4.2 Campaign preparation

Concerning GNSS, there are two challenges in SIMULTAN. First, the horizontal and vertical components should be accurate in order to determine even small deformation. Second, urban environments are challenging for a stable acquisition of GNSS signals due to signal obstructions, multipath, and diffractions. Detailed station analysis verified moderate obstructions in the field of view for the receiving antennas at all selected GNSS points. Additional studies are focused on adaptive and dynamic elevation masks that will improve the signal availability and stabilise the ambiguity resolution.

A zero baseline (ZB) test at the laboratory network of LUH examines the expectable performance of the used GNSS equipment and delivers quality parameters for:

  1. 1.Achievable carrier-to-noise ratio (C/N0) for receiver-antenna combination under ordinary campaign settings; cf. Fig. 7, [1] and determination of nominal C/N0 curves.
  2. 2.Analysis of double differences (DD) between the individual receivers.
The obtained DDs prove a noise level with peak-to-peak variations of ±3.5mm. The C/N0 values are adequate to quantify the signal quality. Following Brunner et al. [1] C/N0 reference curves are necessary to describe the nominal behaviour of the receiver-antenna combination. Reference curves can be evaluated using a moderate amount of satellite observations in a static approach with few obstructions (Fig. 7(a)) or by antenna calibration with a robot [12, 17]. Fig. 7(a) summarises C/N0 values for all measured satellites during 24 hours w.r.t. the elevation in the antenna's body frame. At elevations between 30°–90° stable C/N0 of 52 dB-Hz are observed. At elevations lower than 30° a continuously decreasing of the C/N0-values down to 42 dB-Hz are apparent. In contrast to Fig. 7(a), where a typical C/N0 curve from the ZB test is shown, C/N0 values of a four hours session at point GRAV12 are depicted in Fig. 7(b). There, large C/N0 deviations from the nominal curve (black line) are detectable for observations below 45°. These effects are induced by signal diffraction and subsequently distorted carrier phase observations.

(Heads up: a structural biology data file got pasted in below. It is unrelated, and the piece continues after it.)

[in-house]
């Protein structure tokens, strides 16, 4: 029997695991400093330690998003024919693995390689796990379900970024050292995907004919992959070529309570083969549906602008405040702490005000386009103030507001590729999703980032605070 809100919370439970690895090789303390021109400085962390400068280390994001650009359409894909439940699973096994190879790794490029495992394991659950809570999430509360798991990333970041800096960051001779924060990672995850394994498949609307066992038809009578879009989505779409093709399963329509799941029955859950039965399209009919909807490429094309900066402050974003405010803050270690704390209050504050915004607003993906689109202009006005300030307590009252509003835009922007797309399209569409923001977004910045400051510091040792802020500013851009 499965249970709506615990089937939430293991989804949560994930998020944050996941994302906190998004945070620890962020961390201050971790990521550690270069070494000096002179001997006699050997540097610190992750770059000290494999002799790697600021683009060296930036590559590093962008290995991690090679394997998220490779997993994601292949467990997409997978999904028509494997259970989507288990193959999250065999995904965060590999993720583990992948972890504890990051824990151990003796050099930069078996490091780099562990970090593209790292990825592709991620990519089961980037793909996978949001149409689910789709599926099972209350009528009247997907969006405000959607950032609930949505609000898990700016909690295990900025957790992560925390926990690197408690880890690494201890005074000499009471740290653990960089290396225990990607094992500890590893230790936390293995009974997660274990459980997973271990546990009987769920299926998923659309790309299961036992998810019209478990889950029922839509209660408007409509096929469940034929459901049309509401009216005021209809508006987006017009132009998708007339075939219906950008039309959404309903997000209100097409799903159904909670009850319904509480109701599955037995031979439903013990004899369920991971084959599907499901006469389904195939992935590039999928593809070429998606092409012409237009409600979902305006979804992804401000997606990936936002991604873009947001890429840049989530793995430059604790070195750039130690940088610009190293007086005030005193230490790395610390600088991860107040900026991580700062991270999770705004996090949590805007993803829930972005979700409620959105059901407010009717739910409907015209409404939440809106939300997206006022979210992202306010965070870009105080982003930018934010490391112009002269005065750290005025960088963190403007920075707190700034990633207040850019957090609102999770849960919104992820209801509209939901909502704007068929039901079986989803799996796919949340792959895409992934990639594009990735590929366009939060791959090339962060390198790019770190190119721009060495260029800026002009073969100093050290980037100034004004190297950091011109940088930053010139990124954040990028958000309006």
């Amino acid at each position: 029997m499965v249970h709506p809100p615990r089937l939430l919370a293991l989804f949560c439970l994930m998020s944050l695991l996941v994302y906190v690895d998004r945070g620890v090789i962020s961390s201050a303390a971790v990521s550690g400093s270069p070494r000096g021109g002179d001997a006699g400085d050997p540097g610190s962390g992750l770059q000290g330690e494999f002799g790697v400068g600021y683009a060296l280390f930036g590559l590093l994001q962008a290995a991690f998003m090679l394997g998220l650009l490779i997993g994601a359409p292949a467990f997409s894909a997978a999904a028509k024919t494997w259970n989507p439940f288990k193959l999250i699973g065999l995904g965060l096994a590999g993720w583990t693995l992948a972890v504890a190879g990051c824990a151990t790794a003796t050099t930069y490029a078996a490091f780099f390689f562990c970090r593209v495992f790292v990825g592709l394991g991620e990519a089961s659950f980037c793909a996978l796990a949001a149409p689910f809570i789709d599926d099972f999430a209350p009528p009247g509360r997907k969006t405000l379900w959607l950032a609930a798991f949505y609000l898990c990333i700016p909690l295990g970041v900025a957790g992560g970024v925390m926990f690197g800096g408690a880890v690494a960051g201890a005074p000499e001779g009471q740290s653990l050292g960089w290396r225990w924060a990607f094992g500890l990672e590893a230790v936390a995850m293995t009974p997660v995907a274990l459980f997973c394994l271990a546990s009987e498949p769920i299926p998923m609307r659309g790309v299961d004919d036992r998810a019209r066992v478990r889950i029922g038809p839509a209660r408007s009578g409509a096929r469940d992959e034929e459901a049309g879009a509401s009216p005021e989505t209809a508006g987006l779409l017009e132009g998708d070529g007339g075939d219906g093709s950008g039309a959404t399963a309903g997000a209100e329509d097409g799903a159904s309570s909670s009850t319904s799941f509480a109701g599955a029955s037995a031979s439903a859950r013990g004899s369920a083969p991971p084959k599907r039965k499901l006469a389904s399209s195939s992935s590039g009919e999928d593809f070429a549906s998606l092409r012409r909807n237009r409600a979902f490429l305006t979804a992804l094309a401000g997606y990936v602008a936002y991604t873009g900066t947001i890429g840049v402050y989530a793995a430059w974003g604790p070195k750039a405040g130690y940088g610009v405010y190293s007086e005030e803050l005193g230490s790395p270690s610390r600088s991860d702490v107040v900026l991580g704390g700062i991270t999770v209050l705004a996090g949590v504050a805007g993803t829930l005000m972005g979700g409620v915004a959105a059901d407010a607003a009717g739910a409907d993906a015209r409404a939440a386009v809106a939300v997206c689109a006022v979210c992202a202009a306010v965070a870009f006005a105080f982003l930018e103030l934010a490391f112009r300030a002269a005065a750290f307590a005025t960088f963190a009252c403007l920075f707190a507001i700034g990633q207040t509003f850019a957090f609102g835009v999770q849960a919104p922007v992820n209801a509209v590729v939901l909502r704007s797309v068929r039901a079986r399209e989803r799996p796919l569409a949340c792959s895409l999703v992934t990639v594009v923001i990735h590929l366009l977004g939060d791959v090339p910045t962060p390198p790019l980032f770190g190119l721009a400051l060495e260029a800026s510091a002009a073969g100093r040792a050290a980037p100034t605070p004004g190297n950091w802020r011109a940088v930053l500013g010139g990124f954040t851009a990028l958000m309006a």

The processing of the GNSS network is performed using Bernese 5.2 [3] and ESA (European Space Agency) products, e.g., clock, orbits, earth rotation parameters and differential code biases.

Advanced station analysis (study of dynamic and adaptive elevation masks, DD analysis on the observed-minus-computed level (OMC)), is performed using the GNSS MATLAB Toolbox, that is developed at LUH [28].

Figure 7
Figure 7

Carrier-to-noise density ratio (C/N0) as signal quality indicator, (a) Determination of a nominal behaviour at the laboratory network of LUH, and (b) observed C/N0 in Bad Frankenhausen with the same antenna/receiver combination but influenced by urban reflectors.

Citation: Journal of Applied Geodesy 11, 1; 10.1515/jag-2016-0029

Figure 8
Figure 8

Repeatability of GNSS monitoring network solution, (a) GPS only, (b) GPS and GLONASS combined solution.

Citation: Journal of Applied Geodesy 11, 1; 10.1515/jag-2016-0029

4.3 Network solution

The network processing was evaluated using both a GPS only and a GPS/GLONASS combined solution to study the impact on the network performance.

Final results of the first GNSS campaign are summarised in Fig. 8 and prove the valuable improvement for the combined solution. Especially the height component is much more reliable but also the repeatability for the horizontal component is improved. Gaining an optimal estimate for the height component is a challenge due to several urban reflectors and obstructions. The advantage of GLONASS is the higher inclination of the orbital planes. Subsequently, especially the northern hole (a characteristic at mid-latitudes) can be reduced. Furthermore, the double amount of observations stabilises the result.